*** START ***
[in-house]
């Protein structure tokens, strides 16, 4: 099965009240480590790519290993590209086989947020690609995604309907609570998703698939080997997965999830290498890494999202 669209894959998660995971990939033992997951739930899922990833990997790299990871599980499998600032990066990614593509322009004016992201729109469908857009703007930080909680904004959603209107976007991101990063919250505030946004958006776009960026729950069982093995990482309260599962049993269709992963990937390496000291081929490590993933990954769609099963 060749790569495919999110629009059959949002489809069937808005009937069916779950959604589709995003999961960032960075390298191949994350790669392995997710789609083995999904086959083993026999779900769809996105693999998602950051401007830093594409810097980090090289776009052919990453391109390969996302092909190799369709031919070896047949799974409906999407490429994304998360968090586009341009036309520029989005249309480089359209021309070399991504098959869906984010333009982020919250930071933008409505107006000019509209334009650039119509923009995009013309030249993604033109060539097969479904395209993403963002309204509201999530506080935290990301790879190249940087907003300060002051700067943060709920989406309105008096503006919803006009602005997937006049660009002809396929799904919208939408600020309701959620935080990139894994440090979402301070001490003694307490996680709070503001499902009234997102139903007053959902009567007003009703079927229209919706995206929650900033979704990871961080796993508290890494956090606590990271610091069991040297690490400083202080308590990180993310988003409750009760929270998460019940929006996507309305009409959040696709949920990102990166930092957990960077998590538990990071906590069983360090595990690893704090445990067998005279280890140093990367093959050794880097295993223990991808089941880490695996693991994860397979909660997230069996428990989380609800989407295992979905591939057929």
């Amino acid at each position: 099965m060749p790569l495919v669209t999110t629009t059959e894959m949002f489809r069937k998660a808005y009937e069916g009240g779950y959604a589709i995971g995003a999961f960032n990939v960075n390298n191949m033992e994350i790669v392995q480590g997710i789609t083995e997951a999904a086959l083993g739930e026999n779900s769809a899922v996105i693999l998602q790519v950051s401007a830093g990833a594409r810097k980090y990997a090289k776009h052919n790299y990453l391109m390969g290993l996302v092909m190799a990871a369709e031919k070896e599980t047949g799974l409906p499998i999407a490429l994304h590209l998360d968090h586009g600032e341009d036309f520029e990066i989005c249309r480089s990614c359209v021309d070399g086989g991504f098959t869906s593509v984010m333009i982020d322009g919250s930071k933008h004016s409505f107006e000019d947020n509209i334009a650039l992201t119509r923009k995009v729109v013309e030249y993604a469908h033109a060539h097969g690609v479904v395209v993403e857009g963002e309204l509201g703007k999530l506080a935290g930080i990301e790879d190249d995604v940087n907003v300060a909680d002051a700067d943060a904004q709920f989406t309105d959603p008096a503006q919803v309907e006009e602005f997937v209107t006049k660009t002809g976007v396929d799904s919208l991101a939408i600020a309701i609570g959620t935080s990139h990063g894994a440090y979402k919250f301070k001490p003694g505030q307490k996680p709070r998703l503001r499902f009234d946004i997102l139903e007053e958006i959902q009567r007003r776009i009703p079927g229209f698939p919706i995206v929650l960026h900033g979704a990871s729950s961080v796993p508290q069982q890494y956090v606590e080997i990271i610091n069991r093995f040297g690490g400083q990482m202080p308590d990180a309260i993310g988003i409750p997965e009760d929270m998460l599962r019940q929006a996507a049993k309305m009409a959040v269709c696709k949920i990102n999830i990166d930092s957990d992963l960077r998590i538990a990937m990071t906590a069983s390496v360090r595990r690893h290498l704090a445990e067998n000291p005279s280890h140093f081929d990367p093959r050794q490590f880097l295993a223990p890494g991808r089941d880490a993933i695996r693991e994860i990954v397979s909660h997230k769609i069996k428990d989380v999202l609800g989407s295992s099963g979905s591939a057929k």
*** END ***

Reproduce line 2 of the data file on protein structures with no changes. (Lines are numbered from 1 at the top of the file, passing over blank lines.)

């Protein structure tokens, strides 16, 4: 099965009240480590790519290993590209086989947020690609995604309907609570998703698939080997997965999830290498890494999202 669209894959998660995971990939033992997951739930899922990833990997790299990871599980499998600032990066990614593509322009004016992201729109469908857009703007930080909680904004959603209107976007991101990063919250505030946004958006776009960026729950069982093995990482309260599962049993269709992963990937390496000291081929490590993933990954769609099963 060749790569495919999110629009059959949002489809069937808005009937069916779950959604589709995003999961960032960075390298191949994350790669392995997710789609083995999904086959083993026999779900769809996105693999998602950051401007830093594409810097980090090289776009052919990453391109390969996302092909190799369709031919070896047949799974409906999407490429994304998360968090586009341009036309520029989005249309480089359209021309070399991504098959869906984010333009982020919250930071933008409505107006000019509209334009650039119509923009995009013309030249993604033109060539097969479904395209993403963002309204509201999530506080935290990301790879190249940087907003300060002051700067943060709920989406309105008096503006919803006009602005997937006049660009002809396929799904919208939408600020309701959620935080990139894994440090979402301070001490003694307490996680709070503001499902009234997102139903007053959902009567007003009703079927229209919706995206929650900033979704990871961080796993508290890494956090606590990271610091069991040297690490400083202080308590990180993310988003409750009760929270998460019940929006996507309305009409959040696709949920990102990166930092957990960077998590538990990071906590069983360090595990690893704090445990067998005279280890140093990367093959050794880097295993223990991808089941880490695996693991994860397979909660997230069996428990989380609800989407295992979905591939057929």